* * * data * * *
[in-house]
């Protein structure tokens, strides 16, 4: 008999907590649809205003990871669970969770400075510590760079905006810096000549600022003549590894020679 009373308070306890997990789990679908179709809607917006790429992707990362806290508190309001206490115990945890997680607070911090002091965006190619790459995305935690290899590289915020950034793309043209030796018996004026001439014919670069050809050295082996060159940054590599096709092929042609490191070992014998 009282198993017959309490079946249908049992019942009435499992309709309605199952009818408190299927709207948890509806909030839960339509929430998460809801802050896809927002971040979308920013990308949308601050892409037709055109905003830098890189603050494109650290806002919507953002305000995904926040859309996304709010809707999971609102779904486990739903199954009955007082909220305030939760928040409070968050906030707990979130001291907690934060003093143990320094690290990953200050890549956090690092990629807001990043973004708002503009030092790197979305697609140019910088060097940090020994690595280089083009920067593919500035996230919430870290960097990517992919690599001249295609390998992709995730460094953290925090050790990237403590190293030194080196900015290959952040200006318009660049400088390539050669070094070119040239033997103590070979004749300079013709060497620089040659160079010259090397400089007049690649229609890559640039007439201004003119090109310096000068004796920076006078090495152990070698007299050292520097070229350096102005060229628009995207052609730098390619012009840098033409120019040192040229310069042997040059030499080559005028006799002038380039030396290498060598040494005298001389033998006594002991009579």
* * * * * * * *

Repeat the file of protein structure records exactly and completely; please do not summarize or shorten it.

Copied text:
[in-house]
């Protein structure tokens, strides 16, 4: 008999907590649809205003990871669970969770400075510590760079905006810096000549600022003549590894020679 009373308070306890997990789990679908179709809607917006790429992707990362806290508190309001206490115990945890997680607070911090002091965006190619790459995305935690290899590289915020950034793309043209030796018996004026001439014919670069050809050295082996060159940054590599096709092929042609490191070992014998 009282198993017959309490079946249908049992019942009435499992309709309605199952009818408190299927709207948890509806909030839960339509929430998460809801802050896809927002971040979308920013990308949308601050892409037709055109905003830098890189603050494109650290806002919507953002305000995904926040859309996304709010809707999971609102779904486990739903199954009955007082909220305030939760928040409070968050906030707990979130001291907690934060003093143990320094690290990953200050890549956090690092990629807001990043973004708002503009030092790197979305697609140019910088060097940090020994690595280089083009920067593919500035996230919430870290960097990517992919690599001249295609390998992709995730460094953290925090050790990237403590190293030194080196900015290959952040200006318009660049400088390539050669070094070119040239033997103590070979004749300079013709060497620089040659160079010259090397400089007049690649229609890559640039007439201004003119090109310096000068004796920076006078090495152990070698007299050292520097070229350096102005060229628009995207052609730098390619012009840098033409120019040192040229310069042997040059030499080559005028006799002038380039030396290498060598040494005298001389033998006594002991009579």